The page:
Lizabeth Scott was born Emma Matzo on September 29, 1922 in Scranton, Pennsylvania, the oldest of six children of Mary (Pennock) and John Matzo, who were Slovak immigrants. Scott attended Marywood Seminary and the Alvienne School of the Theatre in New York City, where she adopted the stage name of “Elizabeth Scott.” After doing a national tour of Hellzapoppin, she was discovered by Broadway producer Michael Myerberg in 1942. Scott was the understudy for Tallulah Bankhead in the original Broadway production of “The Skin of Our Teeth.” Later in 1943, a Warner Brothers producer, Hal B. Wallis, discovered Scott at her 21st birthday party held at the Stork Club in New York. Wallis scheduled an interview with Scott the following day, but Scott canceled it when a telegram asked her to replace Miriam Hopkins at the Boston production of The Skin of Our Teeth.
In 1944, Scott was invited to Los Angeles by agent Charles K. Feldman, who saw her photos in “Harpers Bazaar.” After failed screen tests at Universal, International, then Warner Brothers, Scott again met Wallis, who said he would hire her if he had the power. Scott mistakenly believed that Wallis was as powerful as Jack L. Warner, and did not believe him. The day Scott left for New York, she read in Variety that Wallis resigned from Warner and formed his own production company, releasing films primarily through Paramount. A few months later, she returned from New York and was finally signed to Paramount. Scott appeared in 21 films between 1945 and 1957, though loaned out for half of her films to United Artists, RKO and Columbia. When Scott was introduced to the public in 1945, Paramount publicity releases, exaggerating her background, claimed Scott was a debutante, that her grocer father was an English-born, New York banker, and that her mother was a White Russian aristocrat.
Scott’s first film was You Came Along (1945), with Robert Cummings as the leading man. This Ayn Rand scripted film introduced the 23-year old smoky blonde to the American public. In a role originally intended for Barbara Stanwyck, Scott played a US Treasury PR flack that falls in love with an Army Air Force officer, who tries to hide his terminal leukemia. Despite Scott’s difficulties with director John Farrow, who lobbied for Teresa Wright, the film remains one Scott’s favorites.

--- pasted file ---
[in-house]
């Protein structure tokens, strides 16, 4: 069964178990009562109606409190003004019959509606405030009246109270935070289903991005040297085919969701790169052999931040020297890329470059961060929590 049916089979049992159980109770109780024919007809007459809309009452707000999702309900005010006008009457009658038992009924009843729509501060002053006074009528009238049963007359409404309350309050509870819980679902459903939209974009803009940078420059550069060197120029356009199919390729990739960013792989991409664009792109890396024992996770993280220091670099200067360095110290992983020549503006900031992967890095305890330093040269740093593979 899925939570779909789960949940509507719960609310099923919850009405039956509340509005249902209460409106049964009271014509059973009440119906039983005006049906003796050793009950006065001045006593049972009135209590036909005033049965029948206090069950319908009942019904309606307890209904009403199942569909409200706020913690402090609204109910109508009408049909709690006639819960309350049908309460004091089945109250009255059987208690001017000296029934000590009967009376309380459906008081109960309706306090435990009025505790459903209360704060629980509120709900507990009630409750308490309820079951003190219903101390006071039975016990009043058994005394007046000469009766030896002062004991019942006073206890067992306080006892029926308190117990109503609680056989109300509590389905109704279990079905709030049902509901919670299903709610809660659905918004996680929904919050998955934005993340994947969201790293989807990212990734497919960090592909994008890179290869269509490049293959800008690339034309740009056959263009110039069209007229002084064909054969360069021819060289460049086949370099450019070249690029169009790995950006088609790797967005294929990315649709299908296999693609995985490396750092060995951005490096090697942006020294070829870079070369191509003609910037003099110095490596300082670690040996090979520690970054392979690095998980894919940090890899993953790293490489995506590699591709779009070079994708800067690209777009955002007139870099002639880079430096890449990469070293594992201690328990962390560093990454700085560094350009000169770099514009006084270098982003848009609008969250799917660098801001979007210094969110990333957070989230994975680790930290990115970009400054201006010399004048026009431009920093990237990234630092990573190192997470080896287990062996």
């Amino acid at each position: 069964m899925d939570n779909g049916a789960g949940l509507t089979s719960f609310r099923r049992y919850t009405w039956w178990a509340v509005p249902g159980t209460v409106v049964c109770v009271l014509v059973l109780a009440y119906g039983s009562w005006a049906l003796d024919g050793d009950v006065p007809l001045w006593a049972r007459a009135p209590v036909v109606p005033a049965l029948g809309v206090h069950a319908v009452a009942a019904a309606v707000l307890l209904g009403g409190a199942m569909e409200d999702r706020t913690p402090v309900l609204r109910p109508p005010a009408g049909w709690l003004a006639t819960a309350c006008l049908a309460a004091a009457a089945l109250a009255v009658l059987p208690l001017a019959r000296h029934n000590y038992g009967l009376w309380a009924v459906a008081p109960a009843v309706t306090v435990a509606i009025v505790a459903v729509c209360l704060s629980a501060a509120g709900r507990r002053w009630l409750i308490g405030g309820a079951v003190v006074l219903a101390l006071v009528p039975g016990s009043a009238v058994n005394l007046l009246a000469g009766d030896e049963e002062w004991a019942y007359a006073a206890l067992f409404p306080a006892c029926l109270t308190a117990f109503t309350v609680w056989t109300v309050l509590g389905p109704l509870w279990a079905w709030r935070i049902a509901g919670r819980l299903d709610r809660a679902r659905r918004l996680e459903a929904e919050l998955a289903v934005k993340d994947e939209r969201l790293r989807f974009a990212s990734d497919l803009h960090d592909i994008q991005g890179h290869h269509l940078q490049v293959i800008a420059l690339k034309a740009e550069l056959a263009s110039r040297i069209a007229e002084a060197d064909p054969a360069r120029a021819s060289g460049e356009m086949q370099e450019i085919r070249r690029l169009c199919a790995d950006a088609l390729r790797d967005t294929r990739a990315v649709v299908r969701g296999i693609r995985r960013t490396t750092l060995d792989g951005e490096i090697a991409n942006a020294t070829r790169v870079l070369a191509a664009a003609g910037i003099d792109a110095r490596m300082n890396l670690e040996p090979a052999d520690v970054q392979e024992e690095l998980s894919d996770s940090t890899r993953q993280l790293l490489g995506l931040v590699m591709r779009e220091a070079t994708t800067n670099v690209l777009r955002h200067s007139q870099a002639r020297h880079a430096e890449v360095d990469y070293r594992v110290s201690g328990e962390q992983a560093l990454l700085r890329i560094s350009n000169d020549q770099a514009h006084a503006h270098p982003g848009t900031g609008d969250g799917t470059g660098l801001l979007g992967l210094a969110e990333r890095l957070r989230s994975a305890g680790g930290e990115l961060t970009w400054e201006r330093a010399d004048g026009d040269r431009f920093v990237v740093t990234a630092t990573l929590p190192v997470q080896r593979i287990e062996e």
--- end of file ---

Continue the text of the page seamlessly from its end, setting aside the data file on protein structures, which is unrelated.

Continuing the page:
On the strength of her first performance, Wallis starred Scott in The Strange Love of Martha Ivers (1946) over Stanwyck’s protests. Scott ended up in third place at the top behind Stanwyck and Van Heflin, with Kirk Douglas, in his film debut, billed below the three stars. The film is actually two in one, with Stanwyck and Scott inhabiting two parallel worlds, both linked by Heflin. The female leads have only one brief scene together. The director, Lewis Milestone, swore never to work with Wallis again, who wanted to re-shoot all of Scott’s scenes, which Wallis had to do personally. The film boasts an Oscar nominated screenplay by screenplay by Robert Rossen, music by Miklós Rózsa, art direction by Hans Dreier, and costumes by Edith Head.
In Scott’s third film, she is cast with Humphrey Bogart in Dead Reckoning (1947). It is Scott’s first crack as the archetypal femme fatale. In Dead Reckoning she lures Bogart into a web of lies, and deceit. As is typical in the noir genre, her power is rooted in her beauty and sexual allure. In a departure from his tough guy roles, Bogart plays a wronged man (a noir hero), who struggles to learn the fate of a missing army buddy. Scott is the ex-girlfriend who knows more than she lets on. To keep Bogart from learning the truth about his lost friend and his mysterious double life, Scott seduces him into believing she loves him.